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Did You Laugh This Week?

March 23, 2018


People often tell me, “You’re always so happy!” and, “I love your laugh!”


It’s true that I do love to laugh. I also surround myself with laughers.

How much did you laugh this week? Monday

was National Let’s Laugh Day and Tuesday

was the International Day of Happiness, so

hopefully a lot.

Do you want better health? Laugh. Do you

want to defuse tension? Laugh. Do you want

to be more successful? Laugh. Do you

want more friends? Laugh.

Humor is often what people think of when

they think of laughter. Here's how the late

British author George Orwell, in a 1945 essay

decrying the lack of humor in his contemporaries, described humor:

“A thing is funny when—in some way that is not actually offensive or frightening—it upsets the established order. Every joke is a tiny revolution. If you had to define humour in a single phrase, you might define it as dignity sitting on a tin-tack. Whatever destroys dignity, and brings down the mighty from their seats, preferably with a bump, is funny. And the bigger they fall, the bigger the joke. It would be better fun to throw a custard pie at a bishop than at a curate.”

One wonders how Orwell, who famously wrote the book 1984, would find humor in today’s American society.

But laughter is not only the consequence of a good joke. You’ve no doubt heard the phrase, “Laughter is the best medicine.” Some medical centers have taken it to heart. The Cancer Treatment Centers of America® (CTCA), for example, has Laughter Clubs at its facilities.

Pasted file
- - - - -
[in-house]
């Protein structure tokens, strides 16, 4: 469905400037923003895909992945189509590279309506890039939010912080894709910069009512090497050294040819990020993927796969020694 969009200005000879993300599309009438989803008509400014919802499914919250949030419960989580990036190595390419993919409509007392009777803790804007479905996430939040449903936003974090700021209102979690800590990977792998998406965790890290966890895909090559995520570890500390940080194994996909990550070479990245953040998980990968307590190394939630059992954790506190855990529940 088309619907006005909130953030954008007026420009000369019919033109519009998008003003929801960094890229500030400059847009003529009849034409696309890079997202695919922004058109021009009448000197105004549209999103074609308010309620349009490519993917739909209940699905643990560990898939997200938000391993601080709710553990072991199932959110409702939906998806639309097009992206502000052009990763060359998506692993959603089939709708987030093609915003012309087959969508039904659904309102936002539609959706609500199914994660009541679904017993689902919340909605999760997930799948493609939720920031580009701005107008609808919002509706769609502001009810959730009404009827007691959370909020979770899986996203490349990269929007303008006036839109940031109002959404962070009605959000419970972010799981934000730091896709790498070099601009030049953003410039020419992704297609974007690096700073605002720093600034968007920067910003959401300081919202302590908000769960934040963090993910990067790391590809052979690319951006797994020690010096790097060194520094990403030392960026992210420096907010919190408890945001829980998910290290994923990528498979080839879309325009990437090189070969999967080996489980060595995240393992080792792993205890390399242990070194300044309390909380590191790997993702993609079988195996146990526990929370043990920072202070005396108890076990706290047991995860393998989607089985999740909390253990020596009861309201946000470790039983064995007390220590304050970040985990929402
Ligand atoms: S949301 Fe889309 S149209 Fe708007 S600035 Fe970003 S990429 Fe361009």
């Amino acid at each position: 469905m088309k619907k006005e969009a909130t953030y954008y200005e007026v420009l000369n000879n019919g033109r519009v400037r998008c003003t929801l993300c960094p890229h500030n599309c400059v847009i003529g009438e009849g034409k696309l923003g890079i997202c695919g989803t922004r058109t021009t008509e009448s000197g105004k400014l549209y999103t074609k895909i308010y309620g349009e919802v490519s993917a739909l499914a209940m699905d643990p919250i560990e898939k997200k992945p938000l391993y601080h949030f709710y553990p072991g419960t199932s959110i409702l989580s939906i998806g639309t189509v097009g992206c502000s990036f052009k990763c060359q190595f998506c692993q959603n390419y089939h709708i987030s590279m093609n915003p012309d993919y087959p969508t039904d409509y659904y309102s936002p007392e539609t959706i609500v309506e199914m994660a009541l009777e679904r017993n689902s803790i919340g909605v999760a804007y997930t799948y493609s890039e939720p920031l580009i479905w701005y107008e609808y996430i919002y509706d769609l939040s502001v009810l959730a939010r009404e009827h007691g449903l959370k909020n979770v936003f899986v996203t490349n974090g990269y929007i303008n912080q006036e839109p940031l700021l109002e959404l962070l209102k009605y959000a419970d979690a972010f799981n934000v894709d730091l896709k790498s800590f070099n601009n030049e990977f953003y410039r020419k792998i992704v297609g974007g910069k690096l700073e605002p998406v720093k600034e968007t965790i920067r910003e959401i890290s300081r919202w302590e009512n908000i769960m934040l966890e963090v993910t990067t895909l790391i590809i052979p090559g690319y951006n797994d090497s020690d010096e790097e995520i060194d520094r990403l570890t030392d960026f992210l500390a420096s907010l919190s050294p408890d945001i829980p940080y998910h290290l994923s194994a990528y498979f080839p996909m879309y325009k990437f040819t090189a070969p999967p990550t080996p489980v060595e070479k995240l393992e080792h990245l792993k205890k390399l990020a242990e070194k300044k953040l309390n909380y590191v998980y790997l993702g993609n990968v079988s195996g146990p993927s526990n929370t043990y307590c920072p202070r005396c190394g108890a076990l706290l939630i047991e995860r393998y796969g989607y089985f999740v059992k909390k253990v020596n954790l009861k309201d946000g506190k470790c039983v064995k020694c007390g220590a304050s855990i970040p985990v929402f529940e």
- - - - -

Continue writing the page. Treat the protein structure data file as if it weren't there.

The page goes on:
"Laughter Club is based not on humor or jokes, but rather on laughter as a physical exercise," the CTCA website states. "One group laughter exercise involves patients standing in a circle, with the leader in the middle. Patients put their fingertips on their cheekbones, chest, or lower abdomen and make “ha ha” or “hee hee” sounds until they feel vibrations through their bodies. Dr. (Katherine) Puckett (CTCA Division of Mind-Body Medicine chief) says that, during these exercises, it is hard for people not to join in because laughter is so contagious."

Psychologist Jerry Deffenbacher, PhD, uses humor as one of his tools to manage anger in his patients. This cognitive restructuring technique has the patient rethink their situation in a silly or humorous way. As Ryan Martin Ph.D., noted in a Psychology Today article, it’s impossible to laugh and be angry at the same time.

Humor also increases office productivity. “Humor is an effective and underleveraged tool for power, offering a competitive advantage against peers, higher retention rates of employees, innovative solutions, and teams that are more resilient to stress,” TIME magazine columnist Joel Stein wrote in a Stanford Graduate School of Business blog.

As Stein noted, laughter releases oxytocin in the brains of the recipients, which “facilitates social bonding, increases trust, and quickens self-disclosure,” and dopamine, “which aids in memory and information processing.”

So go ahead and laugh. You’ll relieve stress, increase productivity, have better health, and win friends. Add singing and dancing to the mix and you’ll be living my motto: Today is yet another good day to dance, sing, and laugh.


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Tom Pfeifer is the managing partner and chief strategist for Consistent Voice Communications and author of Write It, Speak It: Writing a Speech They’ll APPLAUD! Reach him at Tom@YourConsistentVoice.com.​​

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